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Re: "Temporary" 401k Rollover Strategy
« Reply #6 on: October 13, 2016, 08:03:25 AM »
I could then regularly contribute to the Roth, and have the rollover account growing alongside.

Or you could regularly contribute to the traditional and have the Roth growing alongside, which would probably be better.

That brings up a good subject for clarification. My understanding was that once I rolled over, I could not contribute to the pre-tax rollover IRA, other than rolling over future pre-tax 401k's - much like no longer being able to contribute to my old 401k. Is that not the case?  How would I set up to contribute pre-tax to this type of account?

MustacheAndaHalf

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Re: "Temporary" 401k Rollover Strategy
« Reply #7 on: October 13, 2016, 08:04:22 AM »
401(k) plans generally limit your choices, and might have funds that are about the same cost.  Maybe they offer the Institutional class S&P 500, but only the investor shares of small- and mid-cap.  The difference between admiral and institutional expense ratios is much smaller than the gap between investor and admiral class shares.  So I wouldn't roll over to another 401(k) plan without being very convinced of the plan choices (which can change by the way, and you'll be forced to switch investments if it does).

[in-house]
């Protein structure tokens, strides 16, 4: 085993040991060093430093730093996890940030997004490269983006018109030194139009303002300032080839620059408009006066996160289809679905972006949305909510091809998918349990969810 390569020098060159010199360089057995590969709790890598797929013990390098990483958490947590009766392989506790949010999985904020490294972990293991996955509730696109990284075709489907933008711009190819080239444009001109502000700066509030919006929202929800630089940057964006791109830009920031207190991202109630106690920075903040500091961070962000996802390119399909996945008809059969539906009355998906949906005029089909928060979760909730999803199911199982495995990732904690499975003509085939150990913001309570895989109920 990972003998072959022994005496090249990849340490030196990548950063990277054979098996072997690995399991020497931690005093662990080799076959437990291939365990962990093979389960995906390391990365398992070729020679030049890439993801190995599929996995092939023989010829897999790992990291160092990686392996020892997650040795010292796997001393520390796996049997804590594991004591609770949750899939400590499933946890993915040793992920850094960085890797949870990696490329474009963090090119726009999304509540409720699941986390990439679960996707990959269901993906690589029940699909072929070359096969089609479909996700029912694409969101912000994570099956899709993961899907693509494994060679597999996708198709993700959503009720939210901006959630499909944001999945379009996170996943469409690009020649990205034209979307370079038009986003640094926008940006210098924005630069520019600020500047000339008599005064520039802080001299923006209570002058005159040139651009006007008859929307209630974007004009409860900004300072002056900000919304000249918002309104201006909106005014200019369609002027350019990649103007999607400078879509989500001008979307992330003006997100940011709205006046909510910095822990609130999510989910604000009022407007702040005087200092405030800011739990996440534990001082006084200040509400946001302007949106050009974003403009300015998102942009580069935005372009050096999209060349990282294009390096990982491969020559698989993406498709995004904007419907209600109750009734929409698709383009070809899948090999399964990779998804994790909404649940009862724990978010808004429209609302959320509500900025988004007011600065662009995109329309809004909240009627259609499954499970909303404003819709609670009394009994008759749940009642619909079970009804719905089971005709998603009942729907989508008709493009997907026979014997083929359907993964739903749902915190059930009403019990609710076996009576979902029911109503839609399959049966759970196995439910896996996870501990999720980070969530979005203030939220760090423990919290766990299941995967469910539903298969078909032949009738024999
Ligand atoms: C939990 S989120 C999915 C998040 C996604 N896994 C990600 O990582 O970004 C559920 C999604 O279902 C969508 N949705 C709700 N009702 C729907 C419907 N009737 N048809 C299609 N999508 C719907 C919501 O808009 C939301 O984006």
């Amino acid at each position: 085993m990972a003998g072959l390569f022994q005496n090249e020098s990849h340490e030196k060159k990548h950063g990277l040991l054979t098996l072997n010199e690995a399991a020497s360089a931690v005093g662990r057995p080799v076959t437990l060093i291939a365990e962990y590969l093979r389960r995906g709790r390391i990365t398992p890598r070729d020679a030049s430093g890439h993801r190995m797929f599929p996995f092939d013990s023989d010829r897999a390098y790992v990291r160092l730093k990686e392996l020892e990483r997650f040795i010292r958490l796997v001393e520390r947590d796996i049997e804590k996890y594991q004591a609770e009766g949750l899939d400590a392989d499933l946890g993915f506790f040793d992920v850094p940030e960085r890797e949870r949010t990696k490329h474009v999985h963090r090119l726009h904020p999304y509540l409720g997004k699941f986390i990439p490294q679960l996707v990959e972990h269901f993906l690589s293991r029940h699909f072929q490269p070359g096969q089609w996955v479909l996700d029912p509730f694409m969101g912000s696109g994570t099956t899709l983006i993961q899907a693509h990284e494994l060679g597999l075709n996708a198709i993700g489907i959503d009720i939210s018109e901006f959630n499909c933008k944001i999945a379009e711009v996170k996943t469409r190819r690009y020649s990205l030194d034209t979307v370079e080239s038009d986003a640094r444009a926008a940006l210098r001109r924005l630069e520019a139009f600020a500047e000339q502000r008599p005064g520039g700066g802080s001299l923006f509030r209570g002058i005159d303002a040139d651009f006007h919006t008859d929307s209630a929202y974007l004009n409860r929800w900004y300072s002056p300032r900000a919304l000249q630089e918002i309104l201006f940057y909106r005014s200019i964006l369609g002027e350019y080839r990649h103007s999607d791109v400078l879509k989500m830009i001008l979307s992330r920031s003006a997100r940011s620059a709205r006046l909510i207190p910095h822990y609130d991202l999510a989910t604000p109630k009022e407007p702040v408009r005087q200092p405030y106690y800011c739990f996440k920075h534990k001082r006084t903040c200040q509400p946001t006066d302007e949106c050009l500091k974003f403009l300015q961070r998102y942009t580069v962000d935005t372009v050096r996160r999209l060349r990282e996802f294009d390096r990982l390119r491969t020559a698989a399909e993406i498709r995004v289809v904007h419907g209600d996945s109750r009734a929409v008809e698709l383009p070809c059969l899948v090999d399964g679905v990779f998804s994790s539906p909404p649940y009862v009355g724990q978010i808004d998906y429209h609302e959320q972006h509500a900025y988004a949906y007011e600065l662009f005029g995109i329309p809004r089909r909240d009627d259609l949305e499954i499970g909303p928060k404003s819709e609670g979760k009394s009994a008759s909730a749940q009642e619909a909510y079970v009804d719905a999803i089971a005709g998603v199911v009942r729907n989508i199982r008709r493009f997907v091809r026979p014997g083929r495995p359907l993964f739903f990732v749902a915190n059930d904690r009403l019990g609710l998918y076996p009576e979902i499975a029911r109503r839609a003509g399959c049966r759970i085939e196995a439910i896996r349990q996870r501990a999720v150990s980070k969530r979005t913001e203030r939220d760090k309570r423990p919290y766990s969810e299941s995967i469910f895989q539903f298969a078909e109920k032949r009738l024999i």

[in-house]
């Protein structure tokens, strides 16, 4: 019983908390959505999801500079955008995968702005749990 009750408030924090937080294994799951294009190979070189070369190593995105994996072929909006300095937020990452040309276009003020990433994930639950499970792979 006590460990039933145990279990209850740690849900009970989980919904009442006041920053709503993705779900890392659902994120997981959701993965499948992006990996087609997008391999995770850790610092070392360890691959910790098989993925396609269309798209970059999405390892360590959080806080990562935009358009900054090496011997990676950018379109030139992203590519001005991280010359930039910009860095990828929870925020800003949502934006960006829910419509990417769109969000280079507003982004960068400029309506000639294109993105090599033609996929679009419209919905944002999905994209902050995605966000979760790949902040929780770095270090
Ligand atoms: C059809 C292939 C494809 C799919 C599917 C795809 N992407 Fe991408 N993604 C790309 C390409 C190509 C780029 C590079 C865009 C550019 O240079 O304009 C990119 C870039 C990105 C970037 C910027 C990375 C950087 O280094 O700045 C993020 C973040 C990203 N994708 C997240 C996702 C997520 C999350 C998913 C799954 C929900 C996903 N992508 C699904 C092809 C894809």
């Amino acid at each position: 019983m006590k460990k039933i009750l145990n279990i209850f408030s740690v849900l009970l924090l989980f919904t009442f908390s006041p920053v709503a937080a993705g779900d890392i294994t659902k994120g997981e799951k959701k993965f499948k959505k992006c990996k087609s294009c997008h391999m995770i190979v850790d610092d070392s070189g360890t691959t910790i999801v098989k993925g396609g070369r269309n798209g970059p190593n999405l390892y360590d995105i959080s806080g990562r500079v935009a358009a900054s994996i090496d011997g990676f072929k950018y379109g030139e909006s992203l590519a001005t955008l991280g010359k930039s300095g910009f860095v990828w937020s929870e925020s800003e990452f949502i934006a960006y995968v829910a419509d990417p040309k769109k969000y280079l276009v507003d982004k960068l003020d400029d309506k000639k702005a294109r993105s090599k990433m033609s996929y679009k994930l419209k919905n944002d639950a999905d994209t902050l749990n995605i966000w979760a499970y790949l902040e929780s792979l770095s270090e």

I'd favor separate Roth IRA and Traditional IRA at Vanguard.  You get low costs and control.

Jack

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Re: "Temporary" 401k Rollover Strategy
« Reply #8 on: October 13, 2016, 08:18:03 AM »
That brings up a good subject for clarification. My understanding was that once I rolled over, I could not contribute to the pre-tax rollover IRA, other than rolling over future pre-tax 401k's - much like no longer being able to contribute to my old 401k. Is that not the case?  How would I set up to contribute pre-tax to this type of account?

A rollover IRA is basically the same as a traditional IRA, except that it's named "rollover." Apparently, there actually are some material differences (which I didn't know about before writing this post), but they're not important.

I make new contributions to my "rollover" IRA every week.